We have two comments about this unjustified attempt to clean the tainted evidence of Kasirye Paul (PW2).

First, the contents of the prosecutions summary of the case quoted above do not constitute evidence in a Court of Law. They are not given on oath and the marker did not testify to give opportunity to the adverse party to cross examine him/her. They cannot be used to support or discredit evidence received on oath.

Second, Andrew Mubiru (PW11) is a Government Analyst who examiners exhibits presented to him by the police. He claims in his evidence that he received exhibit MD5 (F2028/08) from D/C Rashid Nyanzi (PW16) who was one of the police officer investigating the instant murder case. The exhibit is said to be “an old yellow 10 litre jerican.” He was requested to examine whether it contained human blood. The learned trial court did not reveal in his ruling what the results of the examination were. However, whatever the results were, we have carefully studied the evidence of PW16 Rashid Nyanzi. He visited the house of PW3 and PW4. He does not testify that he saw or collected a 10 litre yellow jerican stained with blood or any shirts stained with blood. We went further and perused the police statement of Rashid Nyanzi which he recorded on 5/11/2008. No where does he say that he saw or collected or took to PW11 Andrew Kizimula Mubiru a yellow 10 litre jerican for blood testing. He, Mubiru (PW11) must have examined an exhibit in another case, but not the case of Uganda vs Kato Kajubi Godfrey. Therefore, if the learned trial judge had evaluated that evidence properly, he could not have used it to support the obviously fake evidence of Paul Kasirye (PW2).

Many witnesses visited the home of Umaru Kateregga (PW3) within two days of the murder of Joseph Kasirye. They include PW1 Matia Mulondo, PW5 PC Kyeyune Eddie, PW6 Matovu Gerald Ssalongo, PW7 Mugwanya Joseph, PW10 D/IP Etyang, PW13 D/SP Rugamayo Christopher, to emotion but a few. None of them mentioned seeing, collecting or otherwise dealing with a blood stained yellow jerican or a blood stained shirt belonging to PW3 Kateregga Umaru. It is true that the witness PW3 Kateregga Umaru told court that he sometimes told lies in order to make a living. He admitted that he told the respondent lies that he had supernatural powers, which he did not have in order to make money from him. It was also admitted that PW3 being a native “doctor” had to tell a lot of lies in order to make a living. All this, however, does not mean that he was incapable of telling the truth under oath. This and the fact that the trial judge, with respect, unfairly and unreasonably assumed that PW3 and PW4 were accomplices, led him to wrongly conclude that they were incapable of telling the truth on oath. We hold that PW3 Umaru Kateregga and PW4 Mariam Nabukeera were not proved to be accomplices and their evidence did not need corroboration. Nevertheless, it was adequately corroborated.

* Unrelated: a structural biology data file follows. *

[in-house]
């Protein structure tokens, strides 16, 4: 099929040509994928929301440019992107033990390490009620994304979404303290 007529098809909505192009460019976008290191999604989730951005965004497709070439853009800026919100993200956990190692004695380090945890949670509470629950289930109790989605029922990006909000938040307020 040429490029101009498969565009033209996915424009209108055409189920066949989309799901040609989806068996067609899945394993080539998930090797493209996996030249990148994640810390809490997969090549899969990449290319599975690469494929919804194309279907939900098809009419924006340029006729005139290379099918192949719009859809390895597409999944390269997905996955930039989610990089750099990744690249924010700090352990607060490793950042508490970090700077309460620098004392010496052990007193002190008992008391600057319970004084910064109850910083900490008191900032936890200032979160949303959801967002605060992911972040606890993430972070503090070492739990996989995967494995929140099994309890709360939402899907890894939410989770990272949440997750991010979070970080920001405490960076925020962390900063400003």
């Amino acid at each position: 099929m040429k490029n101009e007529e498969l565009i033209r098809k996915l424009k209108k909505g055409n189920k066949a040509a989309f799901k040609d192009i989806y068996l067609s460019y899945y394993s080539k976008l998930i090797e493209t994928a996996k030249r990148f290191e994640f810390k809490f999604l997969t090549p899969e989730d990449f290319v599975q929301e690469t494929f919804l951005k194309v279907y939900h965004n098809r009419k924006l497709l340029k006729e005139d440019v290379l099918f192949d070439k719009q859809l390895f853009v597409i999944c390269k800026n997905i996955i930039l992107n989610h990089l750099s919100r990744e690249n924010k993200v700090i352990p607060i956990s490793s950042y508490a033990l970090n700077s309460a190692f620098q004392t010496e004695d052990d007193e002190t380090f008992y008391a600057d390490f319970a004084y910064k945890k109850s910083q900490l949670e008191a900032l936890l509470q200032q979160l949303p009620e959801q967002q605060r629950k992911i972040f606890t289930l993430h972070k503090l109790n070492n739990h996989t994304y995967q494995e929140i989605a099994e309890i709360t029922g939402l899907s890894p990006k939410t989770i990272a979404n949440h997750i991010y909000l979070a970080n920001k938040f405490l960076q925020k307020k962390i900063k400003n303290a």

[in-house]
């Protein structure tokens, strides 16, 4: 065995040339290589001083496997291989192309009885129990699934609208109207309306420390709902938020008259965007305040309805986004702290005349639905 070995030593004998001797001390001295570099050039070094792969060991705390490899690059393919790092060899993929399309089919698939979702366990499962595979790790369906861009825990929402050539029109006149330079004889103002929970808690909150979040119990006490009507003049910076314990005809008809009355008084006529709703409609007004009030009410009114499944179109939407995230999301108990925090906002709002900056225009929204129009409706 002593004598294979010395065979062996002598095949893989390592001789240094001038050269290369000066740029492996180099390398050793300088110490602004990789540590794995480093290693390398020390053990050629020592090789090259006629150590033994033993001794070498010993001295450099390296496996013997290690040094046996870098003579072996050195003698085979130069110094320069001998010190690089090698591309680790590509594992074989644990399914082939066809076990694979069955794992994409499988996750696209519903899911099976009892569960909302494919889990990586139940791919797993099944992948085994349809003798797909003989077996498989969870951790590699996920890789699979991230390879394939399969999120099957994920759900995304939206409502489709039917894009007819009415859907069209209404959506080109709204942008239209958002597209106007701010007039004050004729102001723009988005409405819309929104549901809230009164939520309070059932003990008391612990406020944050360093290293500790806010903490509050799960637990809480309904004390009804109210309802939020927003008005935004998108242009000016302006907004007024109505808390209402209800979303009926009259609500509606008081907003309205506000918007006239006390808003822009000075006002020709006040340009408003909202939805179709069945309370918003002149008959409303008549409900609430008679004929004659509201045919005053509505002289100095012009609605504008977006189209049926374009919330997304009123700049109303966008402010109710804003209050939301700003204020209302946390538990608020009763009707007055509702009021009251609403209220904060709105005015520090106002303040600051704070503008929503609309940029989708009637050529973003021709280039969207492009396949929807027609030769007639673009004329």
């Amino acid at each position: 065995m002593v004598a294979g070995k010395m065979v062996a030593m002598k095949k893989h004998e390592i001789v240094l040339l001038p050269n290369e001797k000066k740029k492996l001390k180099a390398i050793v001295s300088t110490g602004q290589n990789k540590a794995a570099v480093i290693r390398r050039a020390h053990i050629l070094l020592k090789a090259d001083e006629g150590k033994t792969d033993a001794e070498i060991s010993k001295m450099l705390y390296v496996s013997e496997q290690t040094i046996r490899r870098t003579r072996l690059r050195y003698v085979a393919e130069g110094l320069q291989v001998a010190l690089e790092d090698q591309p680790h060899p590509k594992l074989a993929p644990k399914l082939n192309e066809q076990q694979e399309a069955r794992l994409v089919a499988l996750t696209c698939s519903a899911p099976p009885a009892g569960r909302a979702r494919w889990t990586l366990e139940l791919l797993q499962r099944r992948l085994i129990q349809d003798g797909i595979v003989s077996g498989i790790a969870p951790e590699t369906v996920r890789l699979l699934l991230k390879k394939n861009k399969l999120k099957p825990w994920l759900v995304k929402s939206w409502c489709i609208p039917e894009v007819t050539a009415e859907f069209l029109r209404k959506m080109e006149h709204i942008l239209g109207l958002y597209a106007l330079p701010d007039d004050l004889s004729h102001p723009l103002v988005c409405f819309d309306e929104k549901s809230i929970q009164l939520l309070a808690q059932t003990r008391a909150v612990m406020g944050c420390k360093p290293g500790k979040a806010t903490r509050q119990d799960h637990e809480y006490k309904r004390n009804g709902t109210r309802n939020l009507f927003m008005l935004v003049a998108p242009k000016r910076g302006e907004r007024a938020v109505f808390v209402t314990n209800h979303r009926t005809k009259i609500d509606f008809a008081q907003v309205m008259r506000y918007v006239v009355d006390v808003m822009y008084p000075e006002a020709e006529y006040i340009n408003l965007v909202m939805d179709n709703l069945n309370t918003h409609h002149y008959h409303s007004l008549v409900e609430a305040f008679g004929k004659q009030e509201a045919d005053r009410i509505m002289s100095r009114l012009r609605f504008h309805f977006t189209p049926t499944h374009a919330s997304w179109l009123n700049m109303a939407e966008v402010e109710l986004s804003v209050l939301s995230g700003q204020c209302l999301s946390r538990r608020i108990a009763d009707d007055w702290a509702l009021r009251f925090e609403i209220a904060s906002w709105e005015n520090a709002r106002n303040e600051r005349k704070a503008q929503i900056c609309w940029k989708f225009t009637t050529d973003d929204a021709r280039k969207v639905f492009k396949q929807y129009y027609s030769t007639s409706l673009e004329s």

(b)     
Corroboration:
 
There was a lot of evidence from the evidence of PW3 and PW4 which corroborated each other. There was also evidence tending to show that the two witnesses told the truth to court.
(i)     
PW3 told of how he met the respondent. He told of how the respondent took him to most of his homes in Kampala and Masaka. He also showed him most of his businesses. During the investigation of the case after the killing of the deceased, PW3 was able to take the police to most of those places in Kampala and Masaka. It was never suggested that he took them to a wrong destination.
(ii)     He was able to establish in court that the respondent had bought him a phone. The print out of the phone number and that of the respondent’s telephone number revealed that the two were constantly calling each other and this went on till the morning after the murder of the deceased. The same print out puts the respondent at the scene of murder in that they show clearly that he was in Masaka that fateful night.
(iii)    The witness Umaru Kateregga narrated in detail how the deceased had met his death at the hands of the respondent and his friend called Stephen. This had taken place in his own house. The evidence was corroborated by that of his wife PW4. The evidence was never contradicted. The respondent was never given opportunity to rebut the powerful testimony of PW3 and PW4 against him.
(iv)     While PW3 and PW4 were trying to give testimony to tell the court who killed Kasirye Joseph, the two were never given a fair chance as they were the ones being constantly harassed by the defence and the court under cross-examination. The prosecution did nothing to plead for their protection.
(v)      The relevance of the fact that the respondent disappeared from all his known addresses and telephone contacts for a month after the murder of Joseph Kasirye was totally ignored by the trial court. All his known telephone numbers were switched off for one month! Yet it was a significant and a relevant factor.